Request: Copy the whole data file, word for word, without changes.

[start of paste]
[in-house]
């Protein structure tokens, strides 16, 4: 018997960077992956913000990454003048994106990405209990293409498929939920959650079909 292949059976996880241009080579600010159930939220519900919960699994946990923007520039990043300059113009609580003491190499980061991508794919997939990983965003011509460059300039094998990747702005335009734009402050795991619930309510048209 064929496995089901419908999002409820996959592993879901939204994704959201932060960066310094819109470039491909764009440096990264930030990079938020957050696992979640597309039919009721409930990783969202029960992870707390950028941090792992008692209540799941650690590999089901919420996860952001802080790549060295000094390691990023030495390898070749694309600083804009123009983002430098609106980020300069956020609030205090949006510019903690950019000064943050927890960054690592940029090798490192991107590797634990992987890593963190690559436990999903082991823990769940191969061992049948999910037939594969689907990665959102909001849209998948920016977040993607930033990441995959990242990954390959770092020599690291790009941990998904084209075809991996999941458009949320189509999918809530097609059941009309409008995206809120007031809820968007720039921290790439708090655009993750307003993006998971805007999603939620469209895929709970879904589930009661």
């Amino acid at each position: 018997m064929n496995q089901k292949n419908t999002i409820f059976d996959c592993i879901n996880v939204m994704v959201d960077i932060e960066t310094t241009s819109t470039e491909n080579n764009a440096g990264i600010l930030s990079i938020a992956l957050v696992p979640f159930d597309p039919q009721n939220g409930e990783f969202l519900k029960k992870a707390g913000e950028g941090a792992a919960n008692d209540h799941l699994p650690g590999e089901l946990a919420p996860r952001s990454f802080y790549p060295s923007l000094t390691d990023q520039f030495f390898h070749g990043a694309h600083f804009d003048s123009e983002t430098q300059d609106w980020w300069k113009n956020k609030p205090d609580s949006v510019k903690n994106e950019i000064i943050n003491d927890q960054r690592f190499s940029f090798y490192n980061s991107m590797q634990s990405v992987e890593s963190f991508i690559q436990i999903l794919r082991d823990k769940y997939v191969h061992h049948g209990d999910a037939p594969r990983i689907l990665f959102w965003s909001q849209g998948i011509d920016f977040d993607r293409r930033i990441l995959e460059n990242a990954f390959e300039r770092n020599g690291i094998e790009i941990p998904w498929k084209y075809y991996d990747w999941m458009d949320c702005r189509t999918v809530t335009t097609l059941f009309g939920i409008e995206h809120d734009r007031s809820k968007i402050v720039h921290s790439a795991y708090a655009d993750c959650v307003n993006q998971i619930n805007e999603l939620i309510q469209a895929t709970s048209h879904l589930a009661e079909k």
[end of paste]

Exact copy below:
[in-house]
């Protein structure tokens, strides 16, 4: 018997960077992956913000990454003048994106990405209990293409498929939920959650079909 292949059976996880241009080579600010159930939220519900919960699994946990923007520039990043300059113009609580003491190499980061991508794919997939990983965003011509460059300039094998990747702005335009734009402050795991619930309510048209 064929496995089901419908999002409820996959592993879901939204994704959201932060960066310094819109470039491909764009440096990264930030990079938020957050696992979640597309039919009721409930990783969202029960992870707390950028941090792992008692209540799941650690590999089901919420996860952001802080790549060295000094390691990023030495390898070749694309600083804009123009983002430098609106980020300069956020609030205090949006510019903690950019000064943050927890960054690592940029090798490192991107590797634990992987890593963190690559436990999903082991823990769940191969061992049948999910037939594969689907990665959102909001849209998948920016977040993607930033990441995959990242990954390959770092020599690291790009941990998904084209075809991996999941458009949320189509999918809530097609059941009309409008995206809120007031809820968007720039921290790439708090655009993750307003993006998971805007999603939620469209895929709970879904589930009661």
């Amino acid at each position: 018997m064929n496995q089901k292949n419908t999002i409820f059976d996959c592993i879901n996880v939204m994704v959201d960077i932060e960066t310094t241009s819109t470039e491909n080579n764009a440096g990264i600010l930030s990079i938020a992956l957050v696992p979640f159930d597309p039919q009721n939220g409930e990783f969202l519900k029960k992870a707390g913000e950028g941090a792992a919960n008692d209540h799941l699994p650690g590999e089901l946990a919420p996860r952001s990454f802080y790549p060295s923007l000094t390691d990023q520039f030495f390898h070749g990043a694309h600083f804009d003048s123009e983002t430098q300059d609106w980020w300069k113009n956020k609030p205090d609580s949006v510019k903690n994106e950019i000064i943050n003491d927890q960054r690592f190499s940029f090798y490192n980061s991107m590797q634990s990405v992987e890593s963190f991508i690559q436990i999903l794919r082991d823990k769940y997939v191969h061992h049948g209990d999910a037939p594969r990983i689907l990665f959102w965003s909001q849209g998948i011509d920016f977040d993607r293409r930033i990441l995959e460059n990242a990954f390959e300039r770092n020599g690291i094998e790009i941990p998904w498929k084209y075809y991996d990747w999941m458009d949320c702005r189509t999918v809530t335009t097609l059941f009309g939920i409008e995206h809120d734009r007031s809820k968007i402050v720039h921290s790439a795991y708090a655009d993750c959650v307003n993006q998971i619930n805007e999603l939620i309510q469209a895929t709970s048209h879904l589930a009661e079909k």